Cardiology and the Critical Care Crisis
Jason N. Katz, MD,* Aslan T. Turer, MD,* Richard C. Becker, MD†
Durham, North Carolina
With an aging U.S. population and a declining physician supply, the care of critically ill patients will soon be
reaching a level of crisis. At the same time, the evidence continues to mount in support of intensivist stafﬁng to
improve both patient outcomes and resource utilization in intensive care units (ICUs). Whereas the vast majority
of medical and surgical ICUs are staffed by physicians trained in critical care medicine, that is not commonly the
case in coronary care units (CCUs) in this country. Despite that, the breadth and diversity of comorbidities in pa-
tients that occupy our CCU beds is continuously growing. No longer is the CCU merely an observation unit for
peri-infarction complications, but rather it has truly become an ICU for patients with cardiovascular disease. With
this in mind, there becomes a growing need for intensivist-trained cardiologists and a push for the development
of critical care training pathways in our cardiovascular fellowship programs. (J Am Coll Cardiol 2007;49:
1279–82) © 2007 by the American College of Cardiology Foundation
The ﬁeld of cardiovascular medicine is constantly evolving.
New discoveries in molecular cardiology, cardiovascular
genomics, and physiology have culminated in the develop-
ment of improved diagnostic methods and treatment ad-
vances, the results of which have allowed us to extend the
lives of our patients. Millions of dollars, from both govern-
ment and industry, currently fund countless studies in
prevention, advanced cardiac imaging, and novel interven-
tional therapeutics, to name just a few. However, there is an
area of cardiovascular medicine that has been largely over-
looked; an area so vitally important to our nation’s economy
but thus far given very little attention in terms of research
support, physician education, and public awareness. Despite
being one of the largest and most expensive aspects of U.S.
health care, representing an area of patient demand growing
at a rate far exceeding that of physician supply, we have
done little as of yet, as a discipline, to address the burgeon-
ing crisis of critical care.
The care of critically ill patients accounts for approxi-
mately 1% of the gross domestic product in this country (1).
Despite ﬁnding ourselves in this already profound economic
predicament, we know that the aging of the U.S. population
will only lead to additional predictable increases in the
demand for critical care services (2). At the same time, as it
stands now, the supply of physicians trained to provide
effective critical care will remain constant. Therefore, it has
been estimated that by 2020 there will be a deﬁcit of
intensivists that is equal to 22% of demand, and by 2030 this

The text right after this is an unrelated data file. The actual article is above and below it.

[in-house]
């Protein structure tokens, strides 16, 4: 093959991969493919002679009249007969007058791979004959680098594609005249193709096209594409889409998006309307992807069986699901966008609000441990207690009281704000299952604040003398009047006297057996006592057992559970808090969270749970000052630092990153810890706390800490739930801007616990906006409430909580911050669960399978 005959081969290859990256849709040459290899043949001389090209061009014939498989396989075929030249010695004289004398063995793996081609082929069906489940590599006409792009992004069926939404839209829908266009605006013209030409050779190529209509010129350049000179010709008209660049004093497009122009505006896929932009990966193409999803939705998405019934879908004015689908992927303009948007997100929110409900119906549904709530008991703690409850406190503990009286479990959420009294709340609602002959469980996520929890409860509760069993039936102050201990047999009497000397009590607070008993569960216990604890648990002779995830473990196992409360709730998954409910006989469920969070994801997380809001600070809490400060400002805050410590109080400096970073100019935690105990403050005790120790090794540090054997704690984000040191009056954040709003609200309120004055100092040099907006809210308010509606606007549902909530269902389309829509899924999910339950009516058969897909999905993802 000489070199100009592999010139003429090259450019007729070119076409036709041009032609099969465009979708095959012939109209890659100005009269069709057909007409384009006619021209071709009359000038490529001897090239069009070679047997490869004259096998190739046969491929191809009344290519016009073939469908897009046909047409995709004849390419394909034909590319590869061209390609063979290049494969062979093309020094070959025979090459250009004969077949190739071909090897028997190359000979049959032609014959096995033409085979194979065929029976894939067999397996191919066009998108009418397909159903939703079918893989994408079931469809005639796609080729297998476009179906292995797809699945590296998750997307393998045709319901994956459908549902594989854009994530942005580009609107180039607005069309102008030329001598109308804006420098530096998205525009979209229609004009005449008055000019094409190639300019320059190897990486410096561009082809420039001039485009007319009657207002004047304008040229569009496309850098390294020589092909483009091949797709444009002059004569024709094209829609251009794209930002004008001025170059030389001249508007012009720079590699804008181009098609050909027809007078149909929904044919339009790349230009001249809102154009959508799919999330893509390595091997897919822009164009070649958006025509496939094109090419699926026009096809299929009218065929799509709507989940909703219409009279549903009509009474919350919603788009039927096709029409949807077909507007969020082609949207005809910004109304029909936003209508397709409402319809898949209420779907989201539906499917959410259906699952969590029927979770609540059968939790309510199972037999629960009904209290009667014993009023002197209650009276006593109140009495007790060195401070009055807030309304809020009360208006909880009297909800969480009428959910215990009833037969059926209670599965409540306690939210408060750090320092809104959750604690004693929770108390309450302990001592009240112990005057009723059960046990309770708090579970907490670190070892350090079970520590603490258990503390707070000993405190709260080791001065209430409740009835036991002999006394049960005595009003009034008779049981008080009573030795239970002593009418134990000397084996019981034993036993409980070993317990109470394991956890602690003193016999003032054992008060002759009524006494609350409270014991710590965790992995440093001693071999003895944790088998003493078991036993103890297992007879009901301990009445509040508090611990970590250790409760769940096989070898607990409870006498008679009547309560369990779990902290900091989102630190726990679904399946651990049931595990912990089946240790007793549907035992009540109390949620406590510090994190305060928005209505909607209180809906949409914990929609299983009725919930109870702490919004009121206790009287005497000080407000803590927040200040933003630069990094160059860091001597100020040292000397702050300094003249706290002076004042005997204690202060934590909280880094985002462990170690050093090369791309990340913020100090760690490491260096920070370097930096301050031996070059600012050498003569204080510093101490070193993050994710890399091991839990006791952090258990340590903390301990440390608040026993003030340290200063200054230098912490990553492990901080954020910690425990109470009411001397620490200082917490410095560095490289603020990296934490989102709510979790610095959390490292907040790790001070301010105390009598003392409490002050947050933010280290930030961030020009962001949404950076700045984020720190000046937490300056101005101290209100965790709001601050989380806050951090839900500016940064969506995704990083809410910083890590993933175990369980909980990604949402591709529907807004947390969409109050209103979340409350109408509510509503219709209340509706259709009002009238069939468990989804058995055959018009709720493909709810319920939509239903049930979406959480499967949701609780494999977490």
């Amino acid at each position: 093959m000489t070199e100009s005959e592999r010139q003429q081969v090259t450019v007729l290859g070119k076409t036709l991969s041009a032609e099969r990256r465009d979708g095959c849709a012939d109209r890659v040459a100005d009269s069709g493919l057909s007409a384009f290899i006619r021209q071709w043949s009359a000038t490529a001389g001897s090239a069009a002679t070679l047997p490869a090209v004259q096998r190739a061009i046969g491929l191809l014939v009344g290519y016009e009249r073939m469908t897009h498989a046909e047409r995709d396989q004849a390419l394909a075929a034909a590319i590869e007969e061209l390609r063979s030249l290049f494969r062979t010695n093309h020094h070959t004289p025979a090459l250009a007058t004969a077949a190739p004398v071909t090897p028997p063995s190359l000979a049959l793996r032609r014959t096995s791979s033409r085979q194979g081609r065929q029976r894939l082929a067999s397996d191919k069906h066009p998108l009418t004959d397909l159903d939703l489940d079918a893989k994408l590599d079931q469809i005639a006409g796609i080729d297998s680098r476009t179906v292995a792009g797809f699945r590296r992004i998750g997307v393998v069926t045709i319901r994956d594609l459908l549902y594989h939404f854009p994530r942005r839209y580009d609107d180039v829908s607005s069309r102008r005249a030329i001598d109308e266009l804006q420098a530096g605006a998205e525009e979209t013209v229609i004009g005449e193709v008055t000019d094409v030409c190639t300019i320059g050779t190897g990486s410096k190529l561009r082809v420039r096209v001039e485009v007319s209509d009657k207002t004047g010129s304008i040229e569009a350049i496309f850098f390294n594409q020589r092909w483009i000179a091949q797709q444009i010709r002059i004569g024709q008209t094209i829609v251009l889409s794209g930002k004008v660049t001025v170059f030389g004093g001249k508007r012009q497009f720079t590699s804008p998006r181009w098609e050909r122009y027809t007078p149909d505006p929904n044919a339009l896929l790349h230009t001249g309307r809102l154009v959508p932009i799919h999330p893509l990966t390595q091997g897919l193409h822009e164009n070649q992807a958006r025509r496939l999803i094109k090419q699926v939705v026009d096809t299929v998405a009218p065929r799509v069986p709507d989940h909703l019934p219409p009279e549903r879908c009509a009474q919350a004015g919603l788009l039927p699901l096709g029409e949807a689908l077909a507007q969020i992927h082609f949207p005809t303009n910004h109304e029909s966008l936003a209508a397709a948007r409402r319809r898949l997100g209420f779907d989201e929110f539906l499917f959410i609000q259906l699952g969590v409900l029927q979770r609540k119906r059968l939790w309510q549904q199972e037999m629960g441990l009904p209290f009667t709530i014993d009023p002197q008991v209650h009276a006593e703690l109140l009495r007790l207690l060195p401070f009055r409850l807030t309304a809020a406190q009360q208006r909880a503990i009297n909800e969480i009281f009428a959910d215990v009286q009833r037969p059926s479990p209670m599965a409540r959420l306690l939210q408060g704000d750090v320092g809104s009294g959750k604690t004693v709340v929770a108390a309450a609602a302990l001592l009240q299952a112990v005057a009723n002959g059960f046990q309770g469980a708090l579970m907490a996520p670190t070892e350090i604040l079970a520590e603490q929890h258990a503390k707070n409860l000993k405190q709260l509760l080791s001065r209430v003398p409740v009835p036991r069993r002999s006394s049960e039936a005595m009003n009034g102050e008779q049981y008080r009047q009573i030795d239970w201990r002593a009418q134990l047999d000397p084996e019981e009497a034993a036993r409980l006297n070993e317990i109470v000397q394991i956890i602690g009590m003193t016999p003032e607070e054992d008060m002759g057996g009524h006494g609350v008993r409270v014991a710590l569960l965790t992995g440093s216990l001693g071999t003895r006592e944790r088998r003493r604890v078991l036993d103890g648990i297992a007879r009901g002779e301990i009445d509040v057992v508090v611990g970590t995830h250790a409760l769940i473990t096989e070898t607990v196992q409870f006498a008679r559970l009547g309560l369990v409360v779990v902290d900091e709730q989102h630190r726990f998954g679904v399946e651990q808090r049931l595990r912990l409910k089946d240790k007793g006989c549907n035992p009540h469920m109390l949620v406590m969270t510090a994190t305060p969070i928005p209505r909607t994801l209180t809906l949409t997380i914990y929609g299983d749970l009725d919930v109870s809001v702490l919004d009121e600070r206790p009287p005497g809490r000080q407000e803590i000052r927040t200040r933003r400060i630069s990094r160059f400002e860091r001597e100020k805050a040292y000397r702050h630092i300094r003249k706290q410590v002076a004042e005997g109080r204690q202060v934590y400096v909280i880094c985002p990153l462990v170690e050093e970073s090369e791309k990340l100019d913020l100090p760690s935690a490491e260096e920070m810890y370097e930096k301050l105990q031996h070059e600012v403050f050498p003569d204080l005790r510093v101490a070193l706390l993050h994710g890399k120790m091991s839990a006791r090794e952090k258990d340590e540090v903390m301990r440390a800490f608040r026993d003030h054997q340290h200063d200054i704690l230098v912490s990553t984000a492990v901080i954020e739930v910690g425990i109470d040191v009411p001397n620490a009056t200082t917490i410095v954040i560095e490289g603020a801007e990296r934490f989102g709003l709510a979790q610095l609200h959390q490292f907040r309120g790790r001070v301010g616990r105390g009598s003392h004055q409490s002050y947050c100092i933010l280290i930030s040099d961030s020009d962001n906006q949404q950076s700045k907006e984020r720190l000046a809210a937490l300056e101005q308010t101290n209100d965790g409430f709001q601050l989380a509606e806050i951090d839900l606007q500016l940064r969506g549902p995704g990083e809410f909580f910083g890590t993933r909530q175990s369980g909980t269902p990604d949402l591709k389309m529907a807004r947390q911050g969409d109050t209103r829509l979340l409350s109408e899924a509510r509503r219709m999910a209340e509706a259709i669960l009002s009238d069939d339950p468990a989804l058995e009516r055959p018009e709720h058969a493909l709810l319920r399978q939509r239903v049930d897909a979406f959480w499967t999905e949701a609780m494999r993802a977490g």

deﬁcit will approach 35% (3).
Whereas other intensive care units (ICUs) have been
traditionally staffed by physicians who are board-certiﬁed in
critical care medicine, we have never dictated that our own
coronary care units (CCUs) be managed by cardiologists
with advanced training in the care of critically ill patients. It
is only a matter of time, however, before the cardiovascular
community faces challenges to this long-standing tradition.
It will be our response to these challenges that will pro-
foundly shape the future of our ﬁeld.
Evolution of the CCU
The ﬁrst description of the CCU was presented by Julian to
the British Thoracic Society in 1961 (4). Soon after, the ﬁrst
CCU was established in the U.S., followed shortly by a
landmark study from Killip and Kimball (5) conﬁrming the
importance of the CCU as a beneﬁcial tool in the manage-
ment of patients with acute myocardial infarction (MI).
Although many point to that landmark study as the foun-
dation for the modern-day risk-stratiﬁcation scheme that
bears their name, the often overlooked contribution of Killip
and Kimball (5) was their ability to show demonstrable
improvements in mortality for acute MI patients treated in
a CCU rather than a regular ward setting. Largely driven by
survival gains associated with the early recognition of
life-threatening arrhythmias, those results were monumen-
tal in establishing the beneﬁts of intensive care for the
high-risk cardiology patient.
The landscape of the CCU today, however, has changed
vastly from that of the 1960s. No longer is it simply an
observation unit for patients with acute MI, but rather it has
From the *Division of Cardiology, Duke University Medical Center, Durham, North
Carolina; and the †Duke Clinical Research Institute, Durham, North Carolina.
Manuscript received October 26, 2006; accepted November 8, 2006.
Journal of the American College of Cardiology Vol. 49, No. 12, 2007
© 2007 by the American College of Cardiology Foundation ISSN 0735-1097/07/$32.00
Published by Elsevier Inc. doi:10.1016/j.jacc.2006.11.036